Poe: A Life Cut Short by Peter AckroydPoe: A Life Cut Short by Peter Ackroyd

Poe: A Life Cut Short

byPeter Ackroyd

Paperback | March 2, 2009

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Edgar Allan Poe’s life (1809—1849) was gothic, mysterious, theatrical and fatally flawed — in short, an ideal subject for one of Peter Ackroyd’s brilliantly concise, dramatic and immensely readable biographies.

Edgar Allan Poe has been claimed as the forerunner of modern fantasy, and credited with the invention of psychological dramas (long before Freud), science fiction (before H.G. Wells and Jules Verne), and the detective story (before Arthur Conan Doyle), as well as influencing European Symbolism and Surrealism.

Peter Ackroyd’s biography of Poe opens with his end, his final days — no one knows what happened between the time when friends saw him off on the steamboat to Baltimore and his discovery six days later dying in a tavern. This mystery sets the scene for a short life packed with drama and tragedy (drink and poverty) combined with extraordinary brilliance. Ultimately, Peter Ackroyd claims, Poe found his family among writers, not only those of his time but also those of future generations who were influenced by the power of his imagination.
Peter Ackroyd has written biographies of Ezra Pound, T.S. Eliot, Dickens, Blake, Thomas More and Shakespeare as well as short lives of Chaucer, Turner and Newton. He is also the author of the bestselling London: The Biography and Thames: Sacred River.
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Title:Poe: A Life Cut ShortFormat:PaperbackDimensions:176 pages, 7.79 × 5.08 × 0.47 inPublished:March 2, 2009Publisher:Random House UKLanguage:English

The following ISBNs are associated with this title:

ISBN - 10:0099287676

ISBN - 13:9780099287674

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Reviews

Rated 3 out of 5 by from Detailed Acount of a Sad Man This is a short, or rather, brief biography of Edgar Allan Poe, part of a series the author has done called Brief Lives in which also includes biographies of Chaucer, Newton and Turner. This is not the first biography of Poe I have read, nor will it be the last. It has been quite some years since I last read of Poe, though, so the information was all coming fresh to my hazy mind. For such a short book, there is a wealth of information and detail included that leaves nothing out of Poe's tragically brief life. His melancholy and morbid life is so fascinating as one compares it to the macabre literature and poetry that he wrote. Poe was an orphan early in life, taken in by people of no relation, who, after the mother's death, refused to have anything to do with him. He became notorious and well-known during his life but never enjoyed appreciation for his work while he was alive and thus fortune alluded him, leaving him always on the verge of penury. He also had a habit of attaching himself to women who died at young ages of consumption from his birth mother through several ladies down to his own wife. Of course, his frequent bouts of extreme drinking lasting for days which left him to be found laying in ditches by acquaintances did not help his health or his reputation. The book is well written, including many direct quotes from contemporary sources, taken from people who knew him and newspapers of the time and his own words. The author has done a good job of giving a background as to whether the modern reader should take those quotes as truth or with a grain of salt. While focusing on his life a good deal of time is also spent on the writing of certain of his works and the literary criticism of the time; in fact a whole chapter is devoted to The Raven. I enjoyed the book and found it very interesting, even to one who had read the story before; I found this a rather studious approach to the subject. This does make the reader take the work serious but on the other hand, I did find the writing a bit dry at times. I prefer my biographies to be written in a narrative which almost reads like fiction and the quotes and literary criticism got in the way of that for me. But nevertheless a well-written book and certainly a good place to start for the person who has never read anything on Poe himself before; with only 160 pages it will give you the answer as to whether you want to read more about the man himself.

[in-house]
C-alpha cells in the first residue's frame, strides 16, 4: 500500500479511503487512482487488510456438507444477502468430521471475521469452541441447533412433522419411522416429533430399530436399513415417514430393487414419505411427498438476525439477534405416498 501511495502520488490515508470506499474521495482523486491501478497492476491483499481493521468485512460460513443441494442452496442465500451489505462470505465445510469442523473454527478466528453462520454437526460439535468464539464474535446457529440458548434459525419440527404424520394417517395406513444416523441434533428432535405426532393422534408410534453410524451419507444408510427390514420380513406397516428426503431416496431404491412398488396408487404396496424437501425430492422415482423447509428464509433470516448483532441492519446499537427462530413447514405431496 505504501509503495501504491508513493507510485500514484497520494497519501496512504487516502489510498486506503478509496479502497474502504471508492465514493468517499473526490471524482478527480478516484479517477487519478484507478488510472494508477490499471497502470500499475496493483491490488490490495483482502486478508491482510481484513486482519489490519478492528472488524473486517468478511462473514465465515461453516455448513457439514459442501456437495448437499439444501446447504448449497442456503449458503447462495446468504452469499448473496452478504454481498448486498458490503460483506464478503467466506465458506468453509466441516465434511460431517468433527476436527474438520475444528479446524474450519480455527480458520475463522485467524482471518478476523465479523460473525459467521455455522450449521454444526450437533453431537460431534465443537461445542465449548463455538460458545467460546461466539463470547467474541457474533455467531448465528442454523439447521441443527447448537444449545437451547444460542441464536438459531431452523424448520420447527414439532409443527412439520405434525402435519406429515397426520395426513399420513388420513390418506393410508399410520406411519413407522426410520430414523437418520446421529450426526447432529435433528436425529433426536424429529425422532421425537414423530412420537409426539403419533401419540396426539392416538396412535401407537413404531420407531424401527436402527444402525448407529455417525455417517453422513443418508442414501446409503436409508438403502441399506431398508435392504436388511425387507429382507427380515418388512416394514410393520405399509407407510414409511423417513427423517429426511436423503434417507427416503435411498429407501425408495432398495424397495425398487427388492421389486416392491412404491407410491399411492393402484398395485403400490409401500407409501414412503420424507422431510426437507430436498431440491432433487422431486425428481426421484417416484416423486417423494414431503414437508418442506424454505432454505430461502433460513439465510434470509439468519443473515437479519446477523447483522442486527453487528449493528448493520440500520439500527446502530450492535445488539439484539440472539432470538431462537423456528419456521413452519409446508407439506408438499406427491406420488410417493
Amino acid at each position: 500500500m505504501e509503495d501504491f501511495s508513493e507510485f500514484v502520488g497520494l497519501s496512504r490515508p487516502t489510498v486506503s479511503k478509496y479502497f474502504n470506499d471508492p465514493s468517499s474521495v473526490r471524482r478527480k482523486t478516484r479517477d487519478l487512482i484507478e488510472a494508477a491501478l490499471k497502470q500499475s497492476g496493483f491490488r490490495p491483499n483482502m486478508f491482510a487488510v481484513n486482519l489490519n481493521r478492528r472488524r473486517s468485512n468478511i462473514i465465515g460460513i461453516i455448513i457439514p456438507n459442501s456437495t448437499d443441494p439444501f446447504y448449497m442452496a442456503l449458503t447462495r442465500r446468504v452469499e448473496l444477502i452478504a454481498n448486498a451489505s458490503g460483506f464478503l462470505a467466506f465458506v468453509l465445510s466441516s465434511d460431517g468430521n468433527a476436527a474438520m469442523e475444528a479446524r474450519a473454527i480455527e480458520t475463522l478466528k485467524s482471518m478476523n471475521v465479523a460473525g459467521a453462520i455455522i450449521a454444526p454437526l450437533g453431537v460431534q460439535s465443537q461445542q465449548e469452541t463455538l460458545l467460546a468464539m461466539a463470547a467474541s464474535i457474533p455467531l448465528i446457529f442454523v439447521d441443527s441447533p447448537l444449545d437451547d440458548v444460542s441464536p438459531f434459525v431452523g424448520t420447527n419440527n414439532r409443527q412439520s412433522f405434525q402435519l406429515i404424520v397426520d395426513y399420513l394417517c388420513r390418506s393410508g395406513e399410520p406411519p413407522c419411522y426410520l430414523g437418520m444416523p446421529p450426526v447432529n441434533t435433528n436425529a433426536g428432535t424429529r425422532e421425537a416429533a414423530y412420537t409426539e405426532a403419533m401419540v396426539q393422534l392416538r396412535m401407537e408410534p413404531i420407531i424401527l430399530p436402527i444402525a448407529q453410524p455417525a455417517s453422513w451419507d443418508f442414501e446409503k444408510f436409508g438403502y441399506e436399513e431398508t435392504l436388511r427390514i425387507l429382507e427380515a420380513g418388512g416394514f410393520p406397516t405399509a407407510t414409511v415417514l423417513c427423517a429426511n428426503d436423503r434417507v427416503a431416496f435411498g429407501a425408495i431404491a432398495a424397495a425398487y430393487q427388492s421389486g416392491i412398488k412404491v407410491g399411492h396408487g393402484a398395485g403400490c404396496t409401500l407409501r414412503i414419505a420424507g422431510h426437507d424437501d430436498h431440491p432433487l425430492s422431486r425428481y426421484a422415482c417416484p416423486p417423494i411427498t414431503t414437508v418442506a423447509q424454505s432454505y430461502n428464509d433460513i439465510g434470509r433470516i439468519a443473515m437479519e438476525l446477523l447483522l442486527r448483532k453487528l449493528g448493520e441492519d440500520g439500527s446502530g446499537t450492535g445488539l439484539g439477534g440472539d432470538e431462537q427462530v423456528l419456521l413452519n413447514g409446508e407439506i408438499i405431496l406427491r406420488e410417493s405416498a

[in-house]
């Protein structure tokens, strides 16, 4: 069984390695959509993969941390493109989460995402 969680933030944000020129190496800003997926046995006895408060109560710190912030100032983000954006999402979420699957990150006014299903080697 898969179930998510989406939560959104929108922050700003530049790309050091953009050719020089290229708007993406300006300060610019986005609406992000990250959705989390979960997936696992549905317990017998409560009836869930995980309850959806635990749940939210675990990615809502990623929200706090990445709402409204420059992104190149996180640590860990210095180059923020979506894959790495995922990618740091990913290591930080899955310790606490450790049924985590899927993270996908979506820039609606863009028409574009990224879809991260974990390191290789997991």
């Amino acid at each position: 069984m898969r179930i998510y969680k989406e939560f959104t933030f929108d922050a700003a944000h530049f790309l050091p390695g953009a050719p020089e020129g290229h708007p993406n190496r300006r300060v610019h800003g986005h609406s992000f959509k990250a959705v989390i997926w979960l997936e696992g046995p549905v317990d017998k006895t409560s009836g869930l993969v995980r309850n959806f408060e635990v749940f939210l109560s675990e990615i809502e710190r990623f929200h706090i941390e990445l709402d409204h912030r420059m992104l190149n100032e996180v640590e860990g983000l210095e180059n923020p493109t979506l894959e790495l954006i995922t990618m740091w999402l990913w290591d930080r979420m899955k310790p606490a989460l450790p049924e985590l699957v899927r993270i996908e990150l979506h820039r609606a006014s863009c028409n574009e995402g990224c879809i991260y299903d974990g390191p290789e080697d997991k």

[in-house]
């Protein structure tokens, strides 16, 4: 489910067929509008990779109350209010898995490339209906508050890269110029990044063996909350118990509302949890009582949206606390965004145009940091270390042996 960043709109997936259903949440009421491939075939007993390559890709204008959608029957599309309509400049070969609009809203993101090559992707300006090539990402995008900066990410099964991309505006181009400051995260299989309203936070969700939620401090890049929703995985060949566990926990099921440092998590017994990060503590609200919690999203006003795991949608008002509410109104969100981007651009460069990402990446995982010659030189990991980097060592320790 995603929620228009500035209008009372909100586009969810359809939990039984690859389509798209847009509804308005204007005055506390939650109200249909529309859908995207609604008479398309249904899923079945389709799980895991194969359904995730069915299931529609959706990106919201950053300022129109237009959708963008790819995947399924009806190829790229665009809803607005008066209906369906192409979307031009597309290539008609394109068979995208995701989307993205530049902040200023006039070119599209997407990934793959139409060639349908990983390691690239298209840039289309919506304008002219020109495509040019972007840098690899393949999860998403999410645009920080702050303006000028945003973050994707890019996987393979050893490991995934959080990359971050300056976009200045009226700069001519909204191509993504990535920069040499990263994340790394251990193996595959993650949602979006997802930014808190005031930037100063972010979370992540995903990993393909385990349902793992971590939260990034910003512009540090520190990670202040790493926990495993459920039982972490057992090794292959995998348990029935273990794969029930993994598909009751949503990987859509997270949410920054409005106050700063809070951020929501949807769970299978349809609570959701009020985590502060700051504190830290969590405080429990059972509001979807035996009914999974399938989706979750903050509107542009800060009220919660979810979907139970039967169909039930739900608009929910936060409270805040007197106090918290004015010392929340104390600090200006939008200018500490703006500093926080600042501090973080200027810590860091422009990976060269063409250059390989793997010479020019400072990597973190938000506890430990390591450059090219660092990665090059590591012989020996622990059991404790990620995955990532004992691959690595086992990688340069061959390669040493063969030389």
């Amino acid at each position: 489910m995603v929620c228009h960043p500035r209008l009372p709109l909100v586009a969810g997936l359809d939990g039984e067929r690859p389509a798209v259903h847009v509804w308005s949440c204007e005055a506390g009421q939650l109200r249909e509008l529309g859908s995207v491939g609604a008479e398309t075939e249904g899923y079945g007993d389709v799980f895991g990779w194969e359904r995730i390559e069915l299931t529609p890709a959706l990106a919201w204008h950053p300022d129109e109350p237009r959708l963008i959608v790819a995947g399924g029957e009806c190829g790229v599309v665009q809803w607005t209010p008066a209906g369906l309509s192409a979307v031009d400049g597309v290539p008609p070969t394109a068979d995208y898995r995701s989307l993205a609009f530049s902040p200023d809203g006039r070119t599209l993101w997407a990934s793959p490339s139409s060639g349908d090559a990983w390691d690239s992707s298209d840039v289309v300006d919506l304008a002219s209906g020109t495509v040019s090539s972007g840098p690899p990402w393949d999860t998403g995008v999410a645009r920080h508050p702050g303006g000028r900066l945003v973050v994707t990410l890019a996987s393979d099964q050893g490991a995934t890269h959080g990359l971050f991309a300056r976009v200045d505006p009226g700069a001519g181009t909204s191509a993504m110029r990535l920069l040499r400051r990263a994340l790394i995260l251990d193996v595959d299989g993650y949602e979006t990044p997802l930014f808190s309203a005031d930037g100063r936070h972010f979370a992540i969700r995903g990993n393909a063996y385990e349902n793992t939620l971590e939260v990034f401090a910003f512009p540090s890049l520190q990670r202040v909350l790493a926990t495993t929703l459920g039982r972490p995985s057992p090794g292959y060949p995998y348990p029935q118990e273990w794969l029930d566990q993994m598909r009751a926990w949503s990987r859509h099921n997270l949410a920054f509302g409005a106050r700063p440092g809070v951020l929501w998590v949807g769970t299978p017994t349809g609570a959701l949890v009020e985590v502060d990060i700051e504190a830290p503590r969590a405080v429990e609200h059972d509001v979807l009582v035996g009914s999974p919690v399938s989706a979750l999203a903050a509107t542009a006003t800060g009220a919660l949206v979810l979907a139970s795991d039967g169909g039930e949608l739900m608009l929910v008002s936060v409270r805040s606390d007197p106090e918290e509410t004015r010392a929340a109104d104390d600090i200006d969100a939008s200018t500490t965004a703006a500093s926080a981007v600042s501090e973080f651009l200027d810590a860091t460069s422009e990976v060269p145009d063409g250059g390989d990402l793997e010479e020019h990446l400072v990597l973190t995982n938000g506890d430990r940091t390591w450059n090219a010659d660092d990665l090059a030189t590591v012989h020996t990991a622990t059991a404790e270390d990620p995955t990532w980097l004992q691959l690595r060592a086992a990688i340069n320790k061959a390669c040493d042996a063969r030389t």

Date published: 2009-04-22